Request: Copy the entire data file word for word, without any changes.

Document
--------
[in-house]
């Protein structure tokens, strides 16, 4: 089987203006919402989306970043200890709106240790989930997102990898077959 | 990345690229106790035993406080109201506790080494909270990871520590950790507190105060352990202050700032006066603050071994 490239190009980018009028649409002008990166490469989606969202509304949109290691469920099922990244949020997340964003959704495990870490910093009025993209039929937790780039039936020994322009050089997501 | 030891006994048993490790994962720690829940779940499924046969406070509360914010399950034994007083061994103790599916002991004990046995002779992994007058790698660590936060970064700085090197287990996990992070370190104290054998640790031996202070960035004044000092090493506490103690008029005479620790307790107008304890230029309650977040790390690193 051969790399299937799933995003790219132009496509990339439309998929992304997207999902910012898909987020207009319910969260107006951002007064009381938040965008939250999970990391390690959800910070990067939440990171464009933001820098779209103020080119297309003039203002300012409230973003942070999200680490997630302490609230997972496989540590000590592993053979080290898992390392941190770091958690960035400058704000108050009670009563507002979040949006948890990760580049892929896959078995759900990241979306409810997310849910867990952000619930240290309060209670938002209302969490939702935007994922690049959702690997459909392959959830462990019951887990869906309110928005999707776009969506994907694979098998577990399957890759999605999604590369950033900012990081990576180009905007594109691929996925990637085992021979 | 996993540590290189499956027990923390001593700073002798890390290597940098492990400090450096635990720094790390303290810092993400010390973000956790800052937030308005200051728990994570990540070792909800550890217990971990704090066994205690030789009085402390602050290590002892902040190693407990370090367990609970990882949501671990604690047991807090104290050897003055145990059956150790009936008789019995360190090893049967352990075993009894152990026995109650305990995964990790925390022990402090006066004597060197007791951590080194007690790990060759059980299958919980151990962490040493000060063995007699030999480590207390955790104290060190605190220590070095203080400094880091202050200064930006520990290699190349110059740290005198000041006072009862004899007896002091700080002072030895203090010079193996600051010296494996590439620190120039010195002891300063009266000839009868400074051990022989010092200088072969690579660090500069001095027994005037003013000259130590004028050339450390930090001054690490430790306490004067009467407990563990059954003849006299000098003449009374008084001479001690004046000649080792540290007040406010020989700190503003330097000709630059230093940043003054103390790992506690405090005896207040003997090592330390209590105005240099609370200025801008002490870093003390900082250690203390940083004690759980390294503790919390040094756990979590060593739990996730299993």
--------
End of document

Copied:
[in-house]
């Protein structure tokens, strides 16, 4: 089987203006919402989306970043200890709106240790989930997102990898077959 | 990345690229106790035993406080109201506790080494909270990871520590950790507190105060352990202050700032006066603050071994 490239190009980018009028649409002008990166490469989606969202509304949109290691469920099922990244949020997340964003959704495990870490910093009025993209039929937790780039039936020994322009050089997501 | 030891006994048993490790994962720690829940779940499924046969406070509360914010399950034994007083061994103790599916002991004990046995002779992994007058790698660590936060970064700085090197287990996990992070370190104290054998640790031996202070960035004044000092090493506490103690008029005479620790307790107008304890230029309650977040790390690193 051969790399299937799933995003790219132009496509990339439309998929992304997207999902910012898909987020207009319910969260107006951002007064009381938040965008939250999970990391390690959800910070990067939440990171464009933001820098779209103020080119297309003039203002300012409230973003942070999200680490997630302490609230997972496989540590000590592993053979080290898992390392941190770091958690960035400058704000108050009670009563507002979040949006948890990760580049892929896959078995759900990241979306409810997310849910867990952000619930240290309060209670938002209302969490939702935007994922690049959702690997459909392959959830462990019951887990869906309110928005999707776009969506994907694979098998577990399957890759999605999604590369950033900012990081990576180009905007594109691929996925990637085992021979 | 996993540590290189499956027990923390001593700073002798890390290597940098492990400090450096635990720094790390303290810092993400010390973000956790800052937030308005200051728990994570990540070792909800550890217990971990704090066994205690030789009085402390602050290590002892902040190693407990370090367990609970990882949501671990604690047991807090104290050897003055145990059956150790009936008789019995360190090893049967352990075993009894152990026995109650305990995964990790925390022990402090006066004597060197007791951590080194007690790990060759059980299958919980151990962490040493000060063995007699030999480590207390955790104290060190605190220590070095203080400094880091202050200064930006520990290699190349110059740290005198000041006072009862004899007896002091700080002072030895203090010079193996600051010296494996590439620190120039010195002891300063009266000839009868400074051990022989010092200088072969690579660090500069001095027994005037003013000259130590004028050339450390930090001054690490430790306490004067009467407990563990059954003849006299000098003449009374008084001479001690004046000649080792540290007040406010020989700190503003330097000709630059230093940043003054103390790992506690405090005896207040003997090592330390209590105005240099609370200025801008002490870093003390900082250690203390940083004690759980390294503790919390040094756990979590060593739990996730299993």